Congress has yet to provide the money for a 2006 law, signed by former President George W. Bush, that may improve the system, reported CBS News correspondent Bianca Solorzano on "The Early Show" Wednesday.
John Walsh, host of "America's Most Wanted," said this law, named the Adam Walsh Act after his murdered son, still isn't funded.
Mark Lunsford, whose daughter Jessica Lunsford was raped and killed in 2005 by convicted sex offender John Coey,told CBS News, "It makes me angry because we already know these problems exist. We've created laws, but we don't enforce them, we don't fund them."
Lunsford said it's going to take more than a sex offender registry to solve the problem.
"The sex offender registry ain't going to keep your kids safe," he said.
Solorzano checked the National Sex Offender Registry Web site, and found 100 offenders are living within five miles of her childhood Miami home.
What about your home? If you would like to check your area, go to that site and enter your address.
Nationally, Solorzano reported, there are more than 600,000 sex offenders. Some believe that a problem that big demands a tougher approach.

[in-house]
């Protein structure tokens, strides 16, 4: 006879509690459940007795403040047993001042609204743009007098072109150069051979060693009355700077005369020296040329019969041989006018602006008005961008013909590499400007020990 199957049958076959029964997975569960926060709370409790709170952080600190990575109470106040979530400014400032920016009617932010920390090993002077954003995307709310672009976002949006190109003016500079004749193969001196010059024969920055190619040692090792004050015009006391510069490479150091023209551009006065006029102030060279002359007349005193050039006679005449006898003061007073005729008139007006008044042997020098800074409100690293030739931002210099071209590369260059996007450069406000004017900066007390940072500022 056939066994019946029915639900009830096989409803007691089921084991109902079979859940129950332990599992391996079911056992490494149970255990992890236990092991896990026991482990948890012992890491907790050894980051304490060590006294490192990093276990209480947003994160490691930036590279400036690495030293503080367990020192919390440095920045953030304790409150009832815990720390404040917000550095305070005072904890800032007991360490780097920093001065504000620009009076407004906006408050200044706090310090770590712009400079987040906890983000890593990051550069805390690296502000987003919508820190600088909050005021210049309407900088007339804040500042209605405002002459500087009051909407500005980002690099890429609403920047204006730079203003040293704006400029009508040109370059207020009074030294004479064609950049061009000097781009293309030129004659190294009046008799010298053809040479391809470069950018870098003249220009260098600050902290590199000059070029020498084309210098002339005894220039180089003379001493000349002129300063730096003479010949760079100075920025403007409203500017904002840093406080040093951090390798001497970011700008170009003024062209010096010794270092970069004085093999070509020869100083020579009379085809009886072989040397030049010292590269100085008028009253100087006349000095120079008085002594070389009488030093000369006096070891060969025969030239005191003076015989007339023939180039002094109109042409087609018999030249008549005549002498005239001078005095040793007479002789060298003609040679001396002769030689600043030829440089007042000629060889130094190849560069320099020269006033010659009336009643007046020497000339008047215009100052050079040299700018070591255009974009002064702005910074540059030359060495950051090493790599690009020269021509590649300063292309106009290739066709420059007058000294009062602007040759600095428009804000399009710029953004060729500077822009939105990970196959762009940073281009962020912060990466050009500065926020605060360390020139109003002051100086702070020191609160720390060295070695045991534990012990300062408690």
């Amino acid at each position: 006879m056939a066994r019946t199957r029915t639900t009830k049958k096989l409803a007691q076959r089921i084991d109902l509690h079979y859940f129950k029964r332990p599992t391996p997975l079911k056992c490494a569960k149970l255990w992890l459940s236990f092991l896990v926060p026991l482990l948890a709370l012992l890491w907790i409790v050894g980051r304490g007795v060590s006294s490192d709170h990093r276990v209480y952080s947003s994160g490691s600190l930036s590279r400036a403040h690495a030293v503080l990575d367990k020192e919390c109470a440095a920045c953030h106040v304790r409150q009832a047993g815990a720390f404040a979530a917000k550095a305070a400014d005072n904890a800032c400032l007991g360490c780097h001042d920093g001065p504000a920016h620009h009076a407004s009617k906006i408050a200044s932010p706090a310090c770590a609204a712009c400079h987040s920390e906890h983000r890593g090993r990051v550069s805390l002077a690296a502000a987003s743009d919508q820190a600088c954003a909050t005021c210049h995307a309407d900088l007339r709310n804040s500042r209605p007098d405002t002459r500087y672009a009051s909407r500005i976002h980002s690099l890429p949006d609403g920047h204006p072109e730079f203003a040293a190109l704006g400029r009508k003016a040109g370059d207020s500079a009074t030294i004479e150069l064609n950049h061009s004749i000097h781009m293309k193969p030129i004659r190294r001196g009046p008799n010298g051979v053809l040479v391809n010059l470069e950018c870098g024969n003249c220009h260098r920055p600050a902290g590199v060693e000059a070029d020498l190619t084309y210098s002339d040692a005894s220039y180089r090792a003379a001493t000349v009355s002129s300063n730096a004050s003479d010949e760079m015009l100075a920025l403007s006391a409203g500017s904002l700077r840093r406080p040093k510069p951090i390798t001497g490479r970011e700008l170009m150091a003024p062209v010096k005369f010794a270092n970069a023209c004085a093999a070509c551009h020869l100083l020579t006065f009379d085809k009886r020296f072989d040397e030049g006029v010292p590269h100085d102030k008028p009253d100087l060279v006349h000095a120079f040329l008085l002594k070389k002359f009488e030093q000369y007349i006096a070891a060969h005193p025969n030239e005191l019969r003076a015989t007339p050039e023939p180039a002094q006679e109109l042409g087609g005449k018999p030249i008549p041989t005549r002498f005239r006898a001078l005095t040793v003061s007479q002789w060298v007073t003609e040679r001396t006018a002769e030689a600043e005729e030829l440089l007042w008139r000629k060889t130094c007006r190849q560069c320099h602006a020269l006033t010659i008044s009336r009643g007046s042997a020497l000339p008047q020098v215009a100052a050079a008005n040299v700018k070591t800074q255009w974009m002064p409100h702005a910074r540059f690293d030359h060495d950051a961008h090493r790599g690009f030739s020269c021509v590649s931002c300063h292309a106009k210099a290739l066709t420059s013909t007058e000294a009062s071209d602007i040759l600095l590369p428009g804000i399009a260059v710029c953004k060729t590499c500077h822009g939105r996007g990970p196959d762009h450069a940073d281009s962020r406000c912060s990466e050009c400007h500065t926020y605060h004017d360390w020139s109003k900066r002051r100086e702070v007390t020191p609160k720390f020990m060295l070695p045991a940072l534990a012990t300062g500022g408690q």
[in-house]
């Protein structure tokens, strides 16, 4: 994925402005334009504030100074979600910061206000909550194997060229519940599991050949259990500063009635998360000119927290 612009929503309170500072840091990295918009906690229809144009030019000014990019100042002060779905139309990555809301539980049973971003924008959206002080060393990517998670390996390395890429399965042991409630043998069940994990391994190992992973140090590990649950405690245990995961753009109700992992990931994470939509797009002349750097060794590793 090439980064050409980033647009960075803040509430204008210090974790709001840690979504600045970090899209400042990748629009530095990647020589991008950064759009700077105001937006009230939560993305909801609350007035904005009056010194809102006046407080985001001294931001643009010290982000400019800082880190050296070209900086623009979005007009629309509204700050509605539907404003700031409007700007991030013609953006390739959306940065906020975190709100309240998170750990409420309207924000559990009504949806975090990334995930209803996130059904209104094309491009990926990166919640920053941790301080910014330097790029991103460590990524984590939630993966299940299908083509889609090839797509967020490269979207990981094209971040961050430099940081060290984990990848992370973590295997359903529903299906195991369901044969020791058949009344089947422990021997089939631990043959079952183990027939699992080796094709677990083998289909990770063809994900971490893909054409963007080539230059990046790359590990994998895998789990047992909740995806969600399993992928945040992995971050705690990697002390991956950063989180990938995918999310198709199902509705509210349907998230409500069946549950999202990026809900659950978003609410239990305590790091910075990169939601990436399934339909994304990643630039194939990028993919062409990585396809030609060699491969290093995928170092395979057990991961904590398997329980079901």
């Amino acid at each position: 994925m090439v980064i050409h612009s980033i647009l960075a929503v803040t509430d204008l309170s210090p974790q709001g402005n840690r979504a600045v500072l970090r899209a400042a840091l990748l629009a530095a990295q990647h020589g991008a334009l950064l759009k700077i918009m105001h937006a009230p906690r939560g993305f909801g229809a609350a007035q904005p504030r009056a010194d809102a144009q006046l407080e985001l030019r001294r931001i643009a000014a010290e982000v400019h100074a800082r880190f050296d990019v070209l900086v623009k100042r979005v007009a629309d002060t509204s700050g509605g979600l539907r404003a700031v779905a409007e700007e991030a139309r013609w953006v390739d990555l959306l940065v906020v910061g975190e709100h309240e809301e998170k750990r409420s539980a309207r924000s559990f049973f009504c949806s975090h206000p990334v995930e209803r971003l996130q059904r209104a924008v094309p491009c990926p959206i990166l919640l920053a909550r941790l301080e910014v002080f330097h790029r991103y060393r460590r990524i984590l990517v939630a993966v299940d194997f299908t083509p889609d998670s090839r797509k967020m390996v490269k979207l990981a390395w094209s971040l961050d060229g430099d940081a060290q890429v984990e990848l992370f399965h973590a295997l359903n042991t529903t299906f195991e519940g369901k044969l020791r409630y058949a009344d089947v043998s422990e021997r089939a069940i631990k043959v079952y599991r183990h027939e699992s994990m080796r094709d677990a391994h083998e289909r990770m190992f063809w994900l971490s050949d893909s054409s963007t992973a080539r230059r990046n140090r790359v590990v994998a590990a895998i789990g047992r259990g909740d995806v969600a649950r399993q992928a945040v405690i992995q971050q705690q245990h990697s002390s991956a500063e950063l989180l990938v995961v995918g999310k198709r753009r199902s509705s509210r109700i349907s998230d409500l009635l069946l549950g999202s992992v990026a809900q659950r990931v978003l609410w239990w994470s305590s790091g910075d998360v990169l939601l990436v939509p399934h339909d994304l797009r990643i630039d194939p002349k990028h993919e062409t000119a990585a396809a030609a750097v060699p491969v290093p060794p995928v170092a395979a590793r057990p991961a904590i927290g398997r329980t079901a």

And according to the group Family Watchdog, which tracks sex offenders by state, the typical sex predator will assault 117 times before being caught.
CBS News legal analyst Lisa Bloom said there needs to be a higher standard of monitoring and scrutiny on sex offenders as the country goes forward following Dugard's ordeal.
Bloom added that should include more sharing of information. She cited reports that the police officer who checked the Garrido home following a report from a neighbor didn't know what Phillip Garrido was convicted of and the particulars of his past crimes, especially the concealed rape room set-up in the 1976 rape of Katherine Callaway Hall.
"He may have been more careful in scrutinizing his home," Bloom said.
She added that sharing information, in addition to using the registry and funding the Adam Walsh Act are all important ways to ensure children are protected.